Humour enlivens every entry. Little escapes Lear, moreover he has the ability to laugh at the follies of mankind in the manner of the greatest humorists of all time- a tone that is one of gentle chiding rather than brutal satire. To read Lear’s Indian Journal is to go back in time and re-discover the India of the past in much the same way as other travel writings of the time do. With about 2000 sketches and water colours and the journal, Lear’s last trip abroad has left future generations with a new look at India through the eyes of England’s greatest humourist.
There is an anecdote describing how Nirad Chaudhuri celebrated his birthday in 1995 à la Jane Austen . Seized by yet another fancy, he decided to mark the day by a celebration which would re-enact a scene from Pride and Prejudice (where Darcy received his lady visitors and served them refreshments). Chaudhuri’s drawing room, decorated in a Victorian style was transformed into Regency England by the placement of a fruit bowl replete with apricots, nectarines, grapes. The guests were made to sit against the wall, ladies on one side, gentlemen on the other, provided with dainty fans with which they fanned themselves as Chaudhuri read the relevant passages from the novel. The celebration ended with jam tarts, game pie and champagne. Interestingly enough, Nirad Chaudhuri wore a dhoti and a panjabi while the invited ladies wore silk sarees—although what dress the other gentlemen wore is not detailed. (An Austen Afternoon, Shrabani Basu in Nirad C. Chaudhuri: The First Hundred Years: A Celebration ed. by Swapan Dasgupta).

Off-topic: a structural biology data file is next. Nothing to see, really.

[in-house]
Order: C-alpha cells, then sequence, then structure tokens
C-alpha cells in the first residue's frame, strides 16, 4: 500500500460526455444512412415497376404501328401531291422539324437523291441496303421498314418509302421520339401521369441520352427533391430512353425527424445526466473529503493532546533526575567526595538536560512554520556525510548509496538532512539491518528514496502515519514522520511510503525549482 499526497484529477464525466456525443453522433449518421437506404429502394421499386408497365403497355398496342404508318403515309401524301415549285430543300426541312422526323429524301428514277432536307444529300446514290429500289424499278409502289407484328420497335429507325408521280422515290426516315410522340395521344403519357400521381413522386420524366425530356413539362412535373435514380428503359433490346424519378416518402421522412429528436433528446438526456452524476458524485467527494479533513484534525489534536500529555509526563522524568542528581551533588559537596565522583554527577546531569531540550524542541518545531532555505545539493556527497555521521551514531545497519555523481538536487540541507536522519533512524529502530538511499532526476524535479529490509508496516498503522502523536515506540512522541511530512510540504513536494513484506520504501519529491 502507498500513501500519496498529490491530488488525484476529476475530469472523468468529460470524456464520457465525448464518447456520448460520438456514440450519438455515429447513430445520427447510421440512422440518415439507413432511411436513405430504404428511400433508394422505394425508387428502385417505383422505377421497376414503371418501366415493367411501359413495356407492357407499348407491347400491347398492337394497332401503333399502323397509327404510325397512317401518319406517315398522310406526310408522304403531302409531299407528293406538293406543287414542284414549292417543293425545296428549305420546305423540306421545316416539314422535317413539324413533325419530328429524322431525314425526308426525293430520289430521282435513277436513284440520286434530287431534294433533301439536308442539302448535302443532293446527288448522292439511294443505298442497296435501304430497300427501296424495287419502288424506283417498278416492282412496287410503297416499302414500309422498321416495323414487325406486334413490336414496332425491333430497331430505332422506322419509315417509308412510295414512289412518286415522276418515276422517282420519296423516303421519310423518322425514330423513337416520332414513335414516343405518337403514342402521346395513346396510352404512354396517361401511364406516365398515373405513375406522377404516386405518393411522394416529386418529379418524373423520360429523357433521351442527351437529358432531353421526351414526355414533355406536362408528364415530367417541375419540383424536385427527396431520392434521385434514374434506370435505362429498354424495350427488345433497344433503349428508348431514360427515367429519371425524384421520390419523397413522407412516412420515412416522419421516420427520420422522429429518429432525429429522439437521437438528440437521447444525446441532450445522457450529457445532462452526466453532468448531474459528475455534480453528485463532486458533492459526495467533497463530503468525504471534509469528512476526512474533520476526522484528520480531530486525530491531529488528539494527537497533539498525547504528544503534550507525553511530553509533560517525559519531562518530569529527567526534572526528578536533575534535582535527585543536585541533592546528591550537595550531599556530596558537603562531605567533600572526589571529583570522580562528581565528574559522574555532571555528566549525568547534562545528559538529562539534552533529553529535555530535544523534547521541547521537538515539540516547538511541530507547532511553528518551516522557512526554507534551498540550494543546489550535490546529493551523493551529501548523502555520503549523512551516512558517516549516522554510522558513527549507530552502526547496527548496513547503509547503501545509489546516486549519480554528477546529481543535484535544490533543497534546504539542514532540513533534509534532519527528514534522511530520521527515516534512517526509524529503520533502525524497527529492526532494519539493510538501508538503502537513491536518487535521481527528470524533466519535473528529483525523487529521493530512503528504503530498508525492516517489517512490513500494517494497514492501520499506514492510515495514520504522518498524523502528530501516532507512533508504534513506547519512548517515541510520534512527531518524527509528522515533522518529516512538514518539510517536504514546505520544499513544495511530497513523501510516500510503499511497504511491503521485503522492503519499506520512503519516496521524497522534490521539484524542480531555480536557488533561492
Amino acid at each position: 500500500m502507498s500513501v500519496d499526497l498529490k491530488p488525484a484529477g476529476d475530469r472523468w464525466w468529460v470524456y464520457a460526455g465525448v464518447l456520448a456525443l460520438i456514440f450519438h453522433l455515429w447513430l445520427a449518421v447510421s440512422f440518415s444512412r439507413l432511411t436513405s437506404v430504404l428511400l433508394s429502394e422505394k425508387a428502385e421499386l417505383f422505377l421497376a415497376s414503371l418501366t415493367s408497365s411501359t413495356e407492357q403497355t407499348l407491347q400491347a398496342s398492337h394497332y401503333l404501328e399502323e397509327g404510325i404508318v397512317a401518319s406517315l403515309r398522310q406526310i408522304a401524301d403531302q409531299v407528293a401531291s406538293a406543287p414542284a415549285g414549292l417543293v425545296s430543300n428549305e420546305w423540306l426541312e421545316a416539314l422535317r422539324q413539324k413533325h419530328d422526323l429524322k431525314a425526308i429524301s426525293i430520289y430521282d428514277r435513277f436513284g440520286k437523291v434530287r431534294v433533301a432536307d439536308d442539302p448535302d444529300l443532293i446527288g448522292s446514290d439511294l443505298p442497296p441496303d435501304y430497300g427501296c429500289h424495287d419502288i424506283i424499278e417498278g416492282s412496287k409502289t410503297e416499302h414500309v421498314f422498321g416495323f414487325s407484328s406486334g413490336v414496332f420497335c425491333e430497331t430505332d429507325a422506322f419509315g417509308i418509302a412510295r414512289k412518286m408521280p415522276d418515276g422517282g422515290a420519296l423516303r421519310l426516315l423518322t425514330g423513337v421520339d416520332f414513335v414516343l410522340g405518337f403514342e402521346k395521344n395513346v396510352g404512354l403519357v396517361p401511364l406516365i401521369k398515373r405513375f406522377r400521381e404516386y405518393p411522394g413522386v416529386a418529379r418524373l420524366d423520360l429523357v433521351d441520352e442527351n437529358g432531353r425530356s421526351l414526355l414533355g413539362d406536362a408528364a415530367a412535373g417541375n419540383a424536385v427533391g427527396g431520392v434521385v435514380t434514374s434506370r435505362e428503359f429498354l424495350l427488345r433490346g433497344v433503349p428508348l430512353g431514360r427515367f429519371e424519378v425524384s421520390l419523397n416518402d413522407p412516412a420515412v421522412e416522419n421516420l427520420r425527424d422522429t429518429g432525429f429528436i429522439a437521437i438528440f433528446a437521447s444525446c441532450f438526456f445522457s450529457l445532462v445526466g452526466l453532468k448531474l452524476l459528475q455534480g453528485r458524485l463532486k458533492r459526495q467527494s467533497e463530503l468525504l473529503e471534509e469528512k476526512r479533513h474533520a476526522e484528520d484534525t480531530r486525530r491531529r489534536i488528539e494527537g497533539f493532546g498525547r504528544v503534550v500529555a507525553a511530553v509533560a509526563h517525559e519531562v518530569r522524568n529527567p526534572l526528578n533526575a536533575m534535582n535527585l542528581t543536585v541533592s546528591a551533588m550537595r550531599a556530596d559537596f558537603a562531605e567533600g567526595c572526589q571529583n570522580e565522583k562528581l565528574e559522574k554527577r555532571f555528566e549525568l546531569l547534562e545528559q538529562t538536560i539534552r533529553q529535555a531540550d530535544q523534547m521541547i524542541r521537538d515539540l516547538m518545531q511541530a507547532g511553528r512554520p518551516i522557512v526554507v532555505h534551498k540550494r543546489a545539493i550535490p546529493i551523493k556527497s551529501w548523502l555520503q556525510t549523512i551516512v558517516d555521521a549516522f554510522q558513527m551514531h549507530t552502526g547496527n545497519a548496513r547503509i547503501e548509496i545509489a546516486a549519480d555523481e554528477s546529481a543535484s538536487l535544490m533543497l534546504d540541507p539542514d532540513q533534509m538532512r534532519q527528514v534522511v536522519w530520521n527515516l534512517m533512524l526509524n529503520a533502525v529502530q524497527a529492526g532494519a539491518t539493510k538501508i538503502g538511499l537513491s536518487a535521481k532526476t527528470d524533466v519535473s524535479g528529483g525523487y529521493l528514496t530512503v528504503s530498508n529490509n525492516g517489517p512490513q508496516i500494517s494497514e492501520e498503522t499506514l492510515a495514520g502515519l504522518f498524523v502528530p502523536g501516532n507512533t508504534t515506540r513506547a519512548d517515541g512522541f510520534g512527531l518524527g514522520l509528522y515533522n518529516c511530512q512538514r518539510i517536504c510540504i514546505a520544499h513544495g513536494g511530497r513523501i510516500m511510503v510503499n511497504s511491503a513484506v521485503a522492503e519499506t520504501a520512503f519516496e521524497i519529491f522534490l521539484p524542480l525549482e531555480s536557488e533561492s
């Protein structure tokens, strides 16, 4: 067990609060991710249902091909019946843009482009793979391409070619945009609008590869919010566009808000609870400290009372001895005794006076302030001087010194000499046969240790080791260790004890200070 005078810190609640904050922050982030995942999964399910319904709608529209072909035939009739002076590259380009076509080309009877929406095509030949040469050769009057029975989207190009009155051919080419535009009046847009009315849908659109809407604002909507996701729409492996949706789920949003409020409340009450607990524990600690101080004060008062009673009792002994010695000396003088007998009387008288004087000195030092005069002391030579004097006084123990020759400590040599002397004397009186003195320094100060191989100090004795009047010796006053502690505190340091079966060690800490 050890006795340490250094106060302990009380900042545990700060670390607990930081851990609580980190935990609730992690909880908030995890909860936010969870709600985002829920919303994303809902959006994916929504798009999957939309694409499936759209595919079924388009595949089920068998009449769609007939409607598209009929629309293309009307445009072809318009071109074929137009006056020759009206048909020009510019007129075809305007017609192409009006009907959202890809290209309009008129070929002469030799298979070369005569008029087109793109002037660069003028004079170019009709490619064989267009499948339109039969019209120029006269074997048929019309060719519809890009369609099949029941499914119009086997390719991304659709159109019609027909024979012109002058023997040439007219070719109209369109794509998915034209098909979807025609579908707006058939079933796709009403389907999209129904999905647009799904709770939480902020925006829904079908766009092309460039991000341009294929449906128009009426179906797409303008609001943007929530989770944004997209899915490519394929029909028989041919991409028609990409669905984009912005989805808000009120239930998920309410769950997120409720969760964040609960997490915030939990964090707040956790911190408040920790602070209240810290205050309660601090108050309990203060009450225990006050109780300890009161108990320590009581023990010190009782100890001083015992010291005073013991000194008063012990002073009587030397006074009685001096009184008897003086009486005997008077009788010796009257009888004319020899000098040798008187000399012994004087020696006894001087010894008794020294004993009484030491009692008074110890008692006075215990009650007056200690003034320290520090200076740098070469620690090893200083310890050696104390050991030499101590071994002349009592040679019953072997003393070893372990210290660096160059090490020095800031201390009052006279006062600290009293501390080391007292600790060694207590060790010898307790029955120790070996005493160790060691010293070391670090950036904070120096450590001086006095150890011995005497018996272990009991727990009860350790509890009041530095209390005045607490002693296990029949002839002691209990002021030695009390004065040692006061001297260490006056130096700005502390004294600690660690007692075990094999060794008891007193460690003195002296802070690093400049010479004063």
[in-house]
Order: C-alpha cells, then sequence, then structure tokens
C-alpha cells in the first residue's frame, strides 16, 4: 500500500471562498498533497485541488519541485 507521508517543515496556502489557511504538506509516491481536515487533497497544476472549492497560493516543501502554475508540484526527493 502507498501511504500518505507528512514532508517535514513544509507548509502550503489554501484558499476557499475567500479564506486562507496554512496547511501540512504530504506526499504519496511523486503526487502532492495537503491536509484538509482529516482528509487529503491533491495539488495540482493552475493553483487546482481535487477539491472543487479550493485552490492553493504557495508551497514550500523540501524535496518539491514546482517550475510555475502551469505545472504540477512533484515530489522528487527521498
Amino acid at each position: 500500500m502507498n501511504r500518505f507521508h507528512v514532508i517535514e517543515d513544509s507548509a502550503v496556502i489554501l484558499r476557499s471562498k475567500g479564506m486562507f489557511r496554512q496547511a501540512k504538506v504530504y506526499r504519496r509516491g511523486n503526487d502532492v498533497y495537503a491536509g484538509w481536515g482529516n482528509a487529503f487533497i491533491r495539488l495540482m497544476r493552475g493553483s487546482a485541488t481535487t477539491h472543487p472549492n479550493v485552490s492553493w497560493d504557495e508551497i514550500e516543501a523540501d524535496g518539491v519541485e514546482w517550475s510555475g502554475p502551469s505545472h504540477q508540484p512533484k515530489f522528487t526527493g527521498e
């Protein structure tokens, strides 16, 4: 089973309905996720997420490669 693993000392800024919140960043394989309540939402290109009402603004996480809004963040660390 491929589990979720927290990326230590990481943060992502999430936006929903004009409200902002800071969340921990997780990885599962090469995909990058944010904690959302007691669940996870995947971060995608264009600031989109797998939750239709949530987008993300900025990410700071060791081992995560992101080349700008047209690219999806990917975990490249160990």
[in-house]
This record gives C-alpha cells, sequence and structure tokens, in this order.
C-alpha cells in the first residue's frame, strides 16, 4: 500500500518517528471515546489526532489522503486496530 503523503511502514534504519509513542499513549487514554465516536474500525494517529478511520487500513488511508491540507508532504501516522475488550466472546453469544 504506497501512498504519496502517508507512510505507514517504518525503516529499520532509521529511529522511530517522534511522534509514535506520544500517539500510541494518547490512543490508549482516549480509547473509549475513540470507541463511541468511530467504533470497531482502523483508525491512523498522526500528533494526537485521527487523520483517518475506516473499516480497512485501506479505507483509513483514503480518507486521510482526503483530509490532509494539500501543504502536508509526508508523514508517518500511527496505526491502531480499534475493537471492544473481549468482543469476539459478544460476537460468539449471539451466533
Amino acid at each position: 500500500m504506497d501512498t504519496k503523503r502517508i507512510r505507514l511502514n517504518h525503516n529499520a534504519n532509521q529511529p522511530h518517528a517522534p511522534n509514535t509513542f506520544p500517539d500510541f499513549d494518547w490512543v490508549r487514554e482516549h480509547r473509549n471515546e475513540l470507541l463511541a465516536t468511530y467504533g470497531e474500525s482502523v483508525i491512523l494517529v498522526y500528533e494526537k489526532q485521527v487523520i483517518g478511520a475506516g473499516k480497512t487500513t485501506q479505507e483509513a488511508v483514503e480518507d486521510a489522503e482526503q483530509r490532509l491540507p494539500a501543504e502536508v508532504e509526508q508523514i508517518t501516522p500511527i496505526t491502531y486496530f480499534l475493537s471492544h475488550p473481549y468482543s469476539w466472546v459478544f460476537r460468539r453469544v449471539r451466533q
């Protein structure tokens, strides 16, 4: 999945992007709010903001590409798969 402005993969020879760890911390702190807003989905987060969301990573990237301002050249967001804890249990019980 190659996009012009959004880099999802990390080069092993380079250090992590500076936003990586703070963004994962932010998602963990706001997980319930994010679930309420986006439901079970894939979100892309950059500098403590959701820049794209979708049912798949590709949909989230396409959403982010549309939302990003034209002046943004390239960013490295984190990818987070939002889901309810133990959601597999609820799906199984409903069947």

Shrabani Basu’s anecdote sums up the essence of Nirad Chaudhuri. Here was a man who exemplified a kind of universal humanism, one who saw nothing surprising in evoking the world of Jane Austen wearing dhoti-panjabi and saree. Photographs of him that are available in books and magazines show him both immaculately dressed in Western attire but also in dhoti. One of them is unique: Nirad Chaudhuri, sitting on the floor of his Oxford house, wearing a dhoti and short punjabi, bent over a plate of rice, separating shingle from grain in a room pretty in chintz and polished glass.